57Combination Therapy Emphasized in All Guidelines JNC 7Most patients with hypertension will require 2 or more antihypertensive medications to achieve goal BPIf BP is more than 20/10 mm Hg above goal BP, consideration should be given to initiating therapy with 2 agents, 1 of which usually should be a thiazide-type diureticWHO/ISHLess than half of hypertension patients will attain target pressures with monotherapy; as many as 30% will need 3 or more drugsDiuretic should be a component of combination therapyESH-ESC 2007Regardless of the drug employed, monotherapy allows to achieve BP target in only a limited number of hypertensive patientsUse of more than one agent is necessary to achieve target BP in the majority of patients.In several patients BP control is not achieved by two drugs and a combination of three of more drugs is required.The frequent need to treat hypertensive patients with more than 1 agent in order to reach target BPs is highlighted in all 3 of the principal hypertension guidelines. The ESH Guidelines, JNC 7, and the WHO/ISH Statement on Management—all released in 2003—emphasize the importance of achieving goal BP largely independent of the number of agents needed to achieve it. In some cases, depending on the presence of complications, it may be advisable to initiate therapy with a combination of 2 agents. A diuretic should be considered as a constituent of combination regimens.2,53,54Chobanian et al. JAMA. 2003;289: ; WHO Writing Group. J Hypertens. 2003;21: ESH-ESC J. Hypertens. 2007;25:2. World Health Organization, International Society of Hypertension Writing Group World Health Organization (WHO)/International Society of Hypertension (ISH) statement on management of hypertension. J Hypertens. 2003;21:53. Chobanian AV, Bakris GL, Black HR, et al, and the National High Blood Pressure Education Program Coordinating Committee. The Seventh Report of the Joint National Committee on Prevention, Detection, Evaluation, and Treatment of High Blood Pressure: the JNC 7 Report. JAMA. 2003;289:54. European Society of Hypertension Guidelines Committee European Society of Hypertension – European Society of Cardiology guidelines for the management of arterial hypertension. J Hypertens. 2003;21:SLIDE 5757
58Model for Origins of Atherogenic Dyslipidemia of Obesity and MetS AdiposityHigh carbohydrate dietInsulin resistanceGenetic predispositionPattern ATG poolHighSmall LDLLowRemnantsLarger VLDLSmaller VLDLLDL-RLPL/HLLPLCholCETPTGIDLLarge LDLSmaller LDLHDLSmaller HDLHL<90>175Plasma TGModel for origins of atherogenic dyslipidemia of obesity and MetSThe relation of plasma triglyceride to LDL particle size and subclass pattern reflects the existence of differing forms of VLDL that give rise to larger and smaller LDL particles. Lower plasma triglyceride levels reflect VLDLs that are secreted with lower triglyceride content and are efficiently lipolyzed to larger LDL particles by the action of lipoprotein lipase (LPL). These LDLs have high affinity for LDL receptors (LDL-R). A higher level of plasma triglyceride is associated with larger VLDL particles that are lipolyzed less efficiently by LPL, giving rise to remnant particles. The properties of these remnants, including increased content of the apoprotein CIII, further slow lipolysis and also lead to reduced receptor-mediated plasma clearance. The remnants are further lipolyzed by the combined action of LPL and hepatic lipase (HL), and also undergo exchange of triglyceride for cholesterol derived from LDL and HDL, a process mediated by cholesterol ester transfer protein (CETP). The resulting triglyceride is, in addition delipidated and remodeled to form smaller, lipid-depleted LDL. These particles have lower affinity for LDL-R. Moreover, higher levels of remnant particles lead to increased exchange of triglyceride for cholesterol in both LDL and HDL, a process mediated by cholesterol ester transfer protein. Triglyceride-rich LDLs and HDLs are degraded further by HL, leading to yet smaller LDLs and to smaller and less stable HDLs that are more rapidly catabolized, resulting in reduced HDL cholesterol.Thus, pattern B LDL is associated with a cluster of interrelated metabolic abnormalities associated with increased risk for cardiovascular disease that has been designated atherogenic dyslipidemia. Factors leading to this dyslipidemia include abdominal adiposity, high dietary carbohydrate (especially simple sugars), insulin resistance, and genetic predisposition.Berneis KK, Krauss RM. Metabolic origins and clinical significance of LDL heterogeneity. J Lipid Res. 2002;43:CETP, cholesteryl ester transfer protein; Chol, cholesterol; HDL, high-density lipoprotein; HL, hepatic lipase; IDL, intermediate-density lipoprotein; LDL, low-density lipoprotein; LDL-R, LDL receptor; MetS, metabolic syndrome; TG, triglycerides; VLDL, very-low-density lipoprotein.Pattern BAdapted from Berneis KK, Krauss RM. J Lipid Res. 2002;43:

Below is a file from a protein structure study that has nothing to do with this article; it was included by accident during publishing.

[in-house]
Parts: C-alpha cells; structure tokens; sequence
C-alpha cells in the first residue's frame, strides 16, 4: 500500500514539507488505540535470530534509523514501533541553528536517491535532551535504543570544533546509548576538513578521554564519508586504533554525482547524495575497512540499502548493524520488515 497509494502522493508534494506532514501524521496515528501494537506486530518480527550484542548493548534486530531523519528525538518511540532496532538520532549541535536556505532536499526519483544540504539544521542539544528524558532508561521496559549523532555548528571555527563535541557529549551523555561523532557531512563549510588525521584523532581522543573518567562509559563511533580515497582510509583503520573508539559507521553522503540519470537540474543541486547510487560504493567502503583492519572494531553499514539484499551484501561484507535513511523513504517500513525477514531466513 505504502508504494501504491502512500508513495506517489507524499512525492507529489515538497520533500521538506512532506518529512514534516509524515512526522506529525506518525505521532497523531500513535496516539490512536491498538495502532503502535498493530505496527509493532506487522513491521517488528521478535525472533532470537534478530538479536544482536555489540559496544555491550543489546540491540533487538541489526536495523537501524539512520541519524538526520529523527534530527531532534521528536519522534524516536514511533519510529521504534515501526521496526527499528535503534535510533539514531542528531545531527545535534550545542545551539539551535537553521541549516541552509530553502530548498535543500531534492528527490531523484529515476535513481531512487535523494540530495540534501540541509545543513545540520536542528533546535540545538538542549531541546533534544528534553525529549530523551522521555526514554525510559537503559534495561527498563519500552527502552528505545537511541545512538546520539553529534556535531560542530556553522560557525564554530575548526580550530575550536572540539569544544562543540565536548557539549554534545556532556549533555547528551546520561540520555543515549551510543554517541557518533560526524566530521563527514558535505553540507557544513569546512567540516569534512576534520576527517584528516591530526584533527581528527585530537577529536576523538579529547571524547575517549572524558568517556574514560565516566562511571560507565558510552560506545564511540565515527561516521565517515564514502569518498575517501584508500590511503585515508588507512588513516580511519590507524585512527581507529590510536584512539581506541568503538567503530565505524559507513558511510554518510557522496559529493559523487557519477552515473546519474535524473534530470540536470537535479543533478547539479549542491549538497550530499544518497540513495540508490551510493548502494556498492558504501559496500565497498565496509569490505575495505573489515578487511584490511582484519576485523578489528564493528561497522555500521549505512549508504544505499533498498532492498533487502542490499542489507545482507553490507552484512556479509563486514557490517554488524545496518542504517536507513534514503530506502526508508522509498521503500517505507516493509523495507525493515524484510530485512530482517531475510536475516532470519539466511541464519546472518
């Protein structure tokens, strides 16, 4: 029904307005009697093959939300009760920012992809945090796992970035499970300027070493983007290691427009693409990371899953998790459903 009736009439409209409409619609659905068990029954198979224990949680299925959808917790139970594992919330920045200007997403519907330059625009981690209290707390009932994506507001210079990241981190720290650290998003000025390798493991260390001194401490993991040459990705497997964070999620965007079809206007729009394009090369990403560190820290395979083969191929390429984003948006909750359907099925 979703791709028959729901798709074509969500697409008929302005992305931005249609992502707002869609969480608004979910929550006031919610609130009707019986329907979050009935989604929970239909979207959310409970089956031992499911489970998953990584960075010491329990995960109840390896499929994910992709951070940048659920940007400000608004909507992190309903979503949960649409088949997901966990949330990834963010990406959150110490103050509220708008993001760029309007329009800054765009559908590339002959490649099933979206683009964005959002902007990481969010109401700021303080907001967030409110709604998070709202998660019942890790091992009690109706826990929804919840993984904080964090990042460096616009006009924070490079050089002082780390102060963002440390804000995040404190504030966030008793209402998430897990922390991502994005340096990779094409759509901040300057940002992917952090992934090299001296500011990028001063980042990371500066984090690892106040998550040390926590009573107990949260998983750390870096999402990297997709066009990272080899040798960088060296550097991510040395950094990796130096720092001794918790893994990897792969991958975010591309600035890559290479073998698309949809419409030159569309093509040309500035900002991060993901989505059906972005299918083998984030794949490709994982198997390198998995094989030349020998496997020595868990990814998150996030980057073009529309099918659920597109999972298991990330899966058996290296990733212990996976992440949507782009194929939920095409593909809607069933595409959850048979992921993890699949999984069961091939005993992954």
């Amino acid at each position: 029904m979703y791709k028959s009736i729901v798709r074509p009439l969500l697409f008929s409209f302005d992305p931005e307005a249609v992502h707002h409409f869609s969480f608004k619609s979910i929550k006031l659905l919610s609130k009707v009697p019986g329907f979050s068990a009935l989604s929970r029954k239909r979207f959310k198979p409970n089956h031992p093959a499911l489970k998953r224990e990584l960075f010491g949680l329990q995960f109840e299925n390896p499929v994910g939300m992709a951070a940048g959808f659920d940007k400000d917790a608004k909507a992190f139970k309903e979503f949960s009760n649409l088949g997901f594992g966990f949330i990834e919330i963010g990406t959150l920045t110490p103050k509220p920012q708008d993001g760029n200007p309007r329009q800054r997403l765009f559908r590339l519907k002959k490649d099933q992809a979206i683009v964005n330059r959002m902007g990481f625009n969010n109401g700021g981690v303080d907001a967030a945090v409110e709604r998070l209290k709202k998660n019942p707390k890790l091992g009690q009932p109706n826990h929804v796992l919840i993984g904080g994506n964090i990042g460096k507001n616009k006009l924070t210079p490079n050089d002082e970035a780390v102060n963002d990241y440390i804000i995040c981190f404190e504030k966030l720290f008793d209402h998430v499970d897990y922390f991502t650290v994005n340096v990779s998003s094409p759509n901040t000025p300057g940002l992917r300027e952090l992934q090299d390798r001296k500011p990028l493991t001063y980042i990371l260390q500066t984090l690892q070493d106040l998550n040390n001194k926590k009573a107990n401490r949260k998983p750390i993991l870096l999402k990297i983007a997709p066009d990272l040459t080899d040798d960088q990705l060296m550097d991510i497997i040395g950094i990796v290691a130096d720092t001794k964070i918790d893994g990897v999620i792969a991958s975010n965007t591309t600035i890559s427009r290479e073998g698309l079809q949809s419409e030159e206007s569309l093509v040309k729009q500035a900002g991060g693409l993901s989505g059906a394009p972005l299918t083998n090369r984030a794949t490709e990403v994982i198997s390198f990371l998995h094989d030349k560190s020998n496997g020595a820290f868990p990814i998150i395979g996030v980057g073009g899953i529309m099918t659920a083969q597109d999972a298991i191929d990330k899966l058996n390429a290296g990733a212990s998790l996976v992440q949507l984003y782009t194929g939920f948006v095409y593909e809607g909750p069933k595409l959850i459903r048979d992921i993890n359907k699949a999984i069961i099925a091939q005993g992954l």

59HDL Cholesterol, Very Low Levels of LDL Cholesterol, and Cardiovascular Events N Engl J Med 2007;(Sep 27)357: